The annual reenactment of the groundhog’s mystical weather prediction during mid-winter February 2nd is an ancient symbolic ritual dating back to the religious observance of Candlemas, particularly in Germany.
In Germany, a badger might have been the prognosticator of good news for a short winter, but only if he didn’t see his shadow. If he did, of course, winter was assumed to last at least another six weeks.
The groundhog came into the picture here in Punxsutawney, Pennsylvania brought by Amish agriculturalists across the pond from the old countries to continue the historic tradition handed down by generations of farmers.
On Candlemas, clergy would bless candles and give them to the people, symbolic of the long winter days and weeks of cold. And with a certain critter’s prediction of further wintry weather came the superstition of lighting candles to scare away the evil spirits of the dark winter nights.
Groundhog Day’s most famous anthropomorphic character, Punxsatawney Phil, is now annually dragged out of his hibernating mid- winter nap for national media coverage, likely not pleased to the point of trying to bite his handlers, on occasion.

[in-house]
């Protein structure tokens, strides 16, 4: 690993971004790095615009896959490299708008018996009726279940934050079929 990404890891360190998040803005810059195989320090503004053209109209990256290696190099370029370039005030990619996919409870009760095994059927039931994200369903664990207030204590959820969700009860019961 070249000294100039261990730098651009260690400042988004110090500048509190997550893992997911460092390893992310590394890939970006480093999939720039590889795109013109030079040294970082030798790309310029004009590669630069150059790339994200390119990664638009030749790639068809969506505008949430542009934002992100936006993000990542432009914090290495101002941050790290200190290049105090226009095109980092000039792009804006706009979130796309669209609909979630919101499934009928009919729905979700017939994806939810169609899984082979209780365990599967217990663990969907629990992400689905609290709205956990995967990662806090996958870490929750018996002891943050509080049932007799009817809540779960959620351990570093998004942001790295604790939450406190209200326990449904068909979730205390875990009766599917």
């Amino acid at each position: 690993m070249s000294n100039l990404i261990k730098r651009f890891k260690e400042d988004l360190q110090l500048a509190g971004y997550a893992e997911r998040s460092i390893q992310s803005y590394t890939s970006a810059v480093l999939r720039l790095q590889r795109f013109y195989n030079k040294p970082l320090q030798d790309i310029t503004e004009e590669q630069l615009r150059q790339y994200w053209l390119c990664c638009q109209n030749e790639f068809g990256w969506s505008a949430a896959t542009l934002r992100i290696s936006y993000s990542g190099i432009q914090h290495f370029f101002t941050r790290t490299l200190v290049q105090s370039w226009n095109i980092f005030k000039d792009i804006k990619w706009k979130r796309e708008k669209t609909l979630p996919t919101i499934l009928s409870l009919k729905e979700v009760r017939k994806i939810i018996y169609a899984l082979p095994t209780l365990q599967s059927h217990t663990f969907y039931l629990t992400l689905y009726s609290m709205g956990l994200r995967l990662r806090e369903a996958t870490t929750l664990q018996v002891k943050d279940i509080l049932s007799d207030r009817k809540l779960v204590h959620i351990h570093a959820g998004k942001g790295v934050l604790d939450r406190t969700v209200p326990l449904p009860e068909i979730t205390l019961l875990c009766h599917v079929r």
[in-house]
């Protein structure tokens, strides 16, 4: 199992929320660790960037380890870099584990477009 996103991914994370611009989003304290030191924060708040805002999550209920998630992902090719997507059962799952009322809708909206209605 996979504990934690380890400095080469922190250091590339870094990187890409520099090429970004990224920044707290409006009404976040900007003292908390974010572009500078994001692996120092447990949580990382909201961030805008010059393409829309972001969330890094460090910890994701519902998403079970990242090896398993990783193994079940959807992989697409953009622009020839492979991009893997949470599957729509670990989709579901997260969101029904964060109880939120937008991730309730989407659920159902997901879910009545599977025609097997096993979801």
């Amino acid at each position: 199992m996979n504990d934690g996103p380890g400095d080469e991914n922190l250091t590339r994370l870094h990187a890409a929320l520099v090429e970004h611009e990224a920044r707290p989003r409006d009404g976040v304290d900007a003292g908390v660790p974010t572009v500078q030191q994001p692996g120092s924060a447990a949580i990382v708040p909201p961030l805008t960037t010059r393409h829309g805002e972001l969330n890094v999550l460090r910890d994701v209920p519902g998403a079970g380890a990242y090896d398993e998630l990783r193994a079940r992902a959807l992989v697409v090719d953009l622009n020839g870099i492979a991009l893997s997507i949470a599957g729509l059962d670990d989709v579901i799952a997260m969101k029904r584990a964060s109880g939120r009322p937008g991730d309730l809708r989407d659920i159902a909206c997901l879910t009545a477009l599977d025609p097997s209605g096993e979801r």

However, the groundhog, also known as a woodchuck, is perfect to play the mystical role assigned to seeing a shadow. He spends at least half of his life in the semi-darkness shade in Earthly subterranean chambers he has dug for his low profile, coming out mainly at first light of day and retiring well before dark. Always on alert for danger, he frequently stands up straight to view his surroundings, thus creating a tall enough pillar to cast a long shadow that could startle any sensible mammal.
Although we may evaluate Groundhog Day as a humorous re-enactment, there is more rhyme and reason to environmental awareness by judging the length of growing seasons or predicting winter weather such as we have just suffered through.
And still, the groundhog myth to be able to predict the length of winter is accurate only about half the time.
I have illustrated a groundhog family coming out after an unexpected blizzard hoping to eat green grass and, horrified at seeing their shadows, a delay of the arrival of an early spring must ensue.
By George B. Emmons